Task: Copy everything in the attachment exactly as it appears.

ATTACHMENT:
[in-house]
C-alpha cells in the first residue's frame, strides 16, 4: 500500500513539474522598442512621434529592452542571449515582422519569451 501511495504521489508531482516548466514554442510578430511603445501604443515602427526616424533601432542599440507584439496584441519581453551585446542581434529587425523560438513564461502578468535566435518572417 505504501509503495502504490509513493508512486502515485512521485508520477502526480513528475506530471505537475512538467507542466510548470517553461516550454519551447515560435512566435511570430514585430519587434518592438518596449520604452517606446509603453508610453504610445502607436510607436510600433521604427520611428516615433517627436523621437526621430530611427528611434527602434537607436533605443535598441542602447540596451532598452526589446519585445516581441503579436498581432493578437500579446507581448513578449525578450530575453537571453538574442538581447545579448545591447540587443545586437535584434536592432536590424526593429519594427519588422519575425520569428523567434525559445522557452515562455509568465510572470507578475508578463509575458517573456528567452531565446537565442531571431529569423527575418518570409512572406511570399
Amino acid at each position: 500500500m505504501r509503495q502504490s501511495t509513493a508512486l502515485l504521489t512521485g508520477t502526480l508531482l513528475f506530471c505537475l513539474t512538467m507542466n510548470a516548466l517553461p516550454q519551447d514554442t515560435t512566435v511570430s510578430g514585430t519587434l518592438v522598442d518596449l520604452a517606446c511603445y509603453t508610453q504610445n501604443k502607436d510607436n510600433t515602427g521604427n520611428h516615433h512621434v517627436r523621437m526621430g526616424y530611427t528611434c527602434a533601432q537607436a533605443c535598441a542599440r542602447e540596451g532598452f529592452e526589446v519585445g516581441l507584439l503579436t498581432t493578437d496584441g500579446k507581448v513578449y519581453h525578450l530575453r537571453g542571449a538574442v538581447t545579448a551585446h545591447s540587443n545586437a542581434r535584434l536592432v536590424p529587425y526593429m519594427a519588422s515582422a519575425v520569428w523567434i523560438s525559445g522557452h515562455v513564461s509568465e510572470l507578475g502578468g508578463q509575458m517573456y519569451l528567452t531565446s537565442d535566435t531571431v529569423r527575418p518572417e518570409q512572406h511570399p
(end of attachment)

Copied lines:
[in-house]
C-alpha cells in the first residue's frame, strides 16, 4: 500500500513539474522598442512621434529592452542571449515582422519569451 501511495504521489508531482516548466514554442510578430511603445501604443515602427526616424533601432542599440507584439496584441519581453551585446542581434529587425523560438513564461502578468535566435518572417 505504501509503495502504490509513493508512486502515485512521485508520477502526480513528475506530471505537475512538467507542466510548470517553461516550454519551447515560435512566435511570430514585430519587434518592438518596449520604452517606446509603453508610453504610445502607436510607436510600433521604427520611428516615433517627436523621437526621430530611427528611434527602434537607436533605443535598441542602447540596451532598452526589446519585445516581441503579436498581432493578437500579446507581448513578449525578450530575453537571453538574442538581447545579448545591447540587443545586437535584434536592432536590424526593429519594427519588422519575425520569428523567434525559445522557452515562455509568465510572470507578475508578463509575458517573456528567452531565446537565442531571431529569423527575418518570409512572406511570399
Amino acid at each position: 500500500m505504501r509503495q502504490s501511495t509513493a508512486l502515485l504521489t512521485g508520477t502526480l508531482l513528475f506530471c505537475l513539474t512538467m507542466n510548470a516548466l517553461p516550454q519551447d514554442t515560435t512566435v511570430s510578430g514585430t519587434l518592438v522598442d518596449l520604452a517606446c511603445y509603453t508610453q504610445n501604443k502607436d510607436n510600433t515602427g521604427n520611428h516615433h512621434v517627436r523621437m526621430g526616424y530611427t528611434c527602434a533601432q537607436a533605443c535598441a542599440r542602447e540596451g532598452f529592452e526589446v519585445g516581441l507584439l503579436t498581432t493578437d496584441g500579446k507581448v513578449y519581453h525578450l530575453r537571453g542571449a538574442v538581447t545579448a551585446h545591447s540587443n545586437a542581434r535584434l536592432v536590424p529587425y526593429m519594427a519588422s515582422a519575425v520569428w523567434i523560438s525559445g522557452h515562455v513564461s509568465e510572470l507578475g502578468g508578463q509575458m517573456y519569451l528567452t531565446s537565442d535566435t531571431v529569423r527575418p518572417e518570409q512572406h511570399p